On Friday 21st July we had a real treat. It was one of those talks that just kept making me think ’Wow, this is amazing’. Dr Hayden Rampadarath came to the observatory to tell us all about the Square Kilometre Array project. SKA refers to a whole bunch of radio telescopes that will be built in South Africa. Working together, these telescopes will create a massive interferometer that will be able to detect and analyse signals from space in such detail as has never been possible before. The objectives of the project are huge and far reaching. They’ve been working on this aspect alone for over 20 years.

Hayden gave a fascinating and enthusiastic talk about the current status of the project and touched on some of the results they want to get from it. Something that really struck home for all of us was the amount of data that SKA will collect. When it goes live for phase 1 it is expected that the array will capture 2 gig of data every second. If you’re not familiar with gigabytes, one gigabyte is 1,000 megabytes which is 1,000 bytes. A movie might be around 5 or 6 gigabytes in size. And if you want to compare SKA to Apollo 11 (which had about 1300 times less power than an iPhone) then Apollo 11’s guiding system that got to the moon and back ran on just 2 kilobytes (1 millionth of the size of the data that will be received by SKA each second when it goes live in 2024). The sum of human knowledge plus all of our DNA put together would be less data than that which SKA will receive in just one hour. Phase 2 of the project will make this rate of data capture seem very small!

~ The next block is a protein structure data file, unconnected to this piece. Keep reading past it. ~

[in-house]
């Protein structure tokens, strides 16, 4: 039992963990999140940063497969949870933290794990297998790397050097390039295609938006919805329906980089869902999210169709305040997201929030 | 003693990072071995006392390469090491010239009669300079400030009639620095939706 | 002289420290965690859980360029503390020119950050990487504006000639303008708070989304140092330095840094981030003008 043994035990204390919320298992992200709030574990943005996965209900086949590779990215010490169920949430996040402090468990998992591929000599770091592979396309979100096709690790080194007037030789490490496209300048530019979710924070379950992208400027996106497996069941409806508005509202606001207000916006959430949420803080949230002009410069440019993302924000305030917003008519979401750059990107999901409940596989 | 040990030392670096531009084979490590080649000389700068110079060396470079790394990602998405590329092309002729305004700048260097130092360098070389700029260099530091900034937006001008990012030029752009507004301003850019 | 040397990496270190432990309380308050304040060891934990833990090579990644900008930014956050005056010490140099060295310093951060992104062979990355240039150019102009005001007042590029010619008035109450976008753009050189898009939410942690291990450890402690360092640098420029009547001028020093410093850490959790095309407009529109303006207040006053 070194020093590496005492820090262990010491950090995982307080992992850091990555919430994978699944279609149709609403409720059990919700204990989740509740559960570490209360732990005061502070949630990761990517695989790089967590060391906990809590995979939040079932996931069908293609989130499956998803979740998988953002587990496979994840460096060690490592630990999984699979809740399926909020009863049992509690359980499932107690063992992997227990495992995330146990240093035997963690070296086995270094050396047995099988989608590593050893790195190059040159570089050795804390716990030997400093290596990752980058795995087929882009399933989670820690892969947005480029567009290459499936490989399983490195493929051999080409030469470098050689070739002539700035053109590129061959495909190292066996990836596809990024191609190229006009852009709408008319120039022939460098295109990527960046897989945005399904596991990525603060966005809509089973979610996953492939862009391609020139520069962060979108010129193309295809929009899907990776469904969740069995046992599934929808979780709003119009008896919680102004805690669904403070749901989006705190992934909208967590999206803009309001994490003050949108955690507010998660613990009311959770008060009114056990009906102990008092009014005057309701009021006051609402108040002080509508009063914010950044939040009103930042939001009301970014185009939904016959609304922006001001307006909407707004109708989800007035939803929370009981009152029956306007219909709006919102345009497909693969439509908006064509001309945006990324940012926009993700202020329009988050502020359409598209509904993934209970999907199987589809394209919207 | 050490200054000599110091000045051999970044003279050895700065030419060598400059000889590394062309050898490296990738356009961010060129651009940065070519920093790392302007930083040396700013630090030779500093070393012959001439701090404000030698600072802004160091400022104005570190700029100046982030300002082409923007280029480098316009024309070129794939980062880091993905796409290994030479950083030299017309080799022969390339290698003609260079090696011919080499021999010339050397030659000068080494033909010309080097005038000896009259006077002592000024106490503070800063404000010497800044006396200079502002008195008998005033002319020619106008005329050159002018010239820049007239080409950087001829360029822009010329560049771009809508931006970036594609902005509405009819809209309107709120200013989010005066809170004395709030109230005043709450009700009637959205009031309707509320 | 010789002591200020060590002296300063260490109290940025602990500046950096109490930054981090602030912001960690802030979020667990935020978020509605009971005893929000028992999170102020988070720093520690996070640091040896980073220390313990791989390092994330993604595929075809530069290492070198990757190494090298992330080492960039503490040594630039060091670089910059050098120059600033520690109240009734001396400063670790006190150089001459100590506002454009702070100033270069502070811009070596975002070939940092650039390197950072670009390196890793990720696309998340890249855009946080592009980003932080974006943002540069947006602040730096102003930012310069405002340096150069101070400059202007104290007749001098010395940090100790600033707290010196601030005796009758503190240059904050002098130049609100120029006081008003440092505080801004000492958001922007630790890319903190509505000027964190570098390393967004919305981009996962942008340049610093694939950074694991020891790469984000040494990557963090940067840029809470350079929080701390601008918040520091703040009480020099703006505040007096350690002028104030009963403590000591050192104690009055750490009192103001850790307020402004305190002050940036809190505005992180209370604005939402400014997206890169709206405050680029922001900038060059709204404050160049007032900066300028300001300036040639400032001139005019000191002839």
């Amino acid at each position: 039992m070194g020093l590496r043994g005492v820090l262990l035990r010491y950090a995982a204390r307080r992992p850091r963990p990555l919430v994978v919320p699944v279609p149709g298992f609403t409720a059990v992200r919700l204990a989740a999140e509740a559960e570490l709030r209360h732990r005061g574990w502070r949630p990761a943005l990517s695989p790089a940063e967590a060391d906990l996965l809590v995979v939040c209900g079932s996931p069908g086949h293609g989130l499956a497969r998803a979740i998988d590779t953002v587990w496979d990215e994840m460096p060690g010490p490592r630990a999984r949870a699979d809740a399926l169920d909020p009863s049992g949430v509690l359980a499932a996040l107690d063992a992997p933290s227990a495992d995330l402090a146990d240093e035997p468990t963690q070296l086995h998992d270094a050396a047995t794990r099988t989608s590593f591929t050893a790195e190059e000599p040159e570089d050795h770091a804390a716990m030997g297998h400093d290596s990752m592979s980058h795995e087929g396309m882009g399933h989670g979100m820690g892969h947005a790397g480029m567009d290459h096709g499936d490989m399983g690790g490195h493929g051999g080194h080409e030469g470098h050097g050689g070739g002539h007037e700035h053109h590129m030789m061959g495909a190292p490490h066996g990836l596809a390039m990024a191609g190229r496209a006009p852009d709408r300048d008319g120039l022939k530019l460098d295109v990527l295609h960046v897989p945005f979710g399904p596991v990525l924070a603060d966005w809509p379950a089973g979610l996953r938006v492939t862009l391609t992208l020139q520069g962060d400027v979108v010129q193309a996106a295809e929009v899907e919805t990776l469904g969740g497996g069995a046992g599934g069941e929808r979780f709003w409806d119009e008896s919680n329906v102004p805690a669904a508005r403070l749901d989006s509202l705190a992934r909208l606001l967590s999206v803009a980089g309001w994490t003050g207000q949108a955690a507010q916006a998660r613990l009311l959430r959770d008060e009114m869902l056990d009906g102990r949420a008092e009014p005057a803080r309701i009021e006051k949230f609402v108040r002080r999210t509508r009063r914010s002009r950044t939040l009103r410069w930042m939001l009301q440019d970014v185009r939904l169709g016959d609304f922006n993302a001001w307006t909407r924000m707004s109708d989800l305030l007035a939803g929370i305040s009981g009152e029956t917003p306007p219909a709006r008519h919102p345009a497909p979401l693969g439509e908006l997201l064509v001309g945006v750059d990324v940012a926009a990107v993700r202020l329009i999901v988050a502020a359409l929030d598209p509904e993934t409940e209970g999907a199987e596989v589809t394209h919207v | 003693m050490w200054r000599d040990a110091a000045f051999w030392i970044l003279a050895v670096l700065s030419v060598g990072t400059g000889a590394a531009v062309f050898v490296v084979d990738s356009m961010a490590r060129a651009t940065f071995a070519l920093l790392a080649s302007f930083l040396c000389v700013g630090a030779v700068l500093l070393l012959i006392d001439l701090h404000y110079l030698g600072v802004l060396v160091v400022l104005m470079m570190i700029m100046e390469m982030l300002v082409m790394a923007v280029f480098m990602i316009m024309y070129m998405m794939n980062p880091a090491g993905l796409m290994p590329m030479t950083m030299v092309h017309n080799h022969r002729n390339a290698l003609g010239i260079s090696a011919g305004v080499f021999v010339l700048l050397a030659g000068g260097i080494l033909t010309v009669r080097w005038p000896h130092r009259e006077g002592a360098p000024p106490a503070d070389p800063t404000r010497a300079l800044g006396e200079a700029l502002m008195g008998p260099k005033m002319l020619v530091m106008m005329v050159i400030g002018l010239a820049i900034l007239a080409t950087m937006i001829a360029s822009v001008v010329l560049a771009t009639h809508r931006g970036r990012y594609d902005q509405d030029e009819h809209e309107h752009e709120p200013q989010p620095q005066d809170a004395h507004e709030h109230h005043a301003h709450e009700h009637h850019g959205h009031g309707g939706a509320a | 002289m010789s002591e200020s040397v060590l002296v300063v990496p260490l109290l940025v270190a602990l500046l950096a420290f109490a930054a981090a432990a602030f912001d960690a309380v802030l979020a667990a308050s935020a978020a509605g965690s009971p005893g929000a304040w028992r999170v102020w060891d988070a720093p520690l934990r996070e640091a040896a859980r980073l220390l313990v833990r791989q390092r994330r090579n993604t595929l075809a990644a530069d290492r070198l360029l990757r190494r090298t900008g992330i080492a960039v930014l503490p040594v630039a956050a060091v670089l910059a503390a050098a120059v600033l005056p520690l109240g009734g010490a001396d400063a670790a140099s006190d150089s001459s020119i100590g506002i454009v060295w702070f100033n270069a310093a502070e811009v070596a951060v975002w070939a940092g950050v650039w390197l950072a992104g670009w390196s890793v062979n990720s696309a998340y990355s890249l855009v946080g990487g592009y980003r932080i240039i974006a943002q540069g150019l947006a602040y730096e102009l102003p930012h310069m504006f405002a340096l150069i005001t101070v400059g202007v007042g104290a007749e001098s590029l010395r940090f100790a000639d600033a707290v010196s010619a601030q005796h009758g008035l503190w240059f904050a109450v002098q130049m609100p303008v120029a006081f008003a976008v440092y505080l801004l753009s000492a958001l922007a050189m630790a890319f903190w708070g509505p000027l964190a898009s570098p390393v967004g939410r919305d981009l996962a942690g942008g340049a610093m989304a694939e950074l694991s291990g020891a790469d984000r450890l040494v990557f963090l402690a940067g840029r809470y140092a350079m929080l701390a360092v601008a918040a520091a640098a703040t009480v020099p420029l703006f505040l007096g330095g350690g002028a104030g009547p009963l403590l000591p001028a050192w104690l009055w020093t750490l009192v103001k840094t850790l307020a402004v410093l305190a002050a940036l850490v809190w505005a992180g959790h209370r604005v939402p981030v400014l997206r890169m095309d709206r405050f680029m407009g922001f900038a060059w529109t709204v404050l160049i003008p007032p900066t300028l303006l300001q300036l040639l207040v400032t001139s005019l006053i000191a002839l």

But there’s a problem with getting all this information – no computer in existence today will be able to analyse that much data quickly enough so tech companies are trying to come up with new solutions to increase computing power. What a challenge!

SKA is going to be one of the largest scientific projects on earth; it’s going to revolutionise our understanding of the Universe. Amongst the many objectives are an understanding of the Cosmic Dawn (the earliest stages of the Universe), greater analysis of gravitational waves (the ripples in time and space caused by black holes merging together) and maybe we’ll get some clues about the origins of life too. All these things are Nobel Prize winning possibilities!

Our thanks to Hayden for a very interesting and entertaining talk and we look forward to the day when the project goes live and hope that SKA delivers everything the project team are looking for.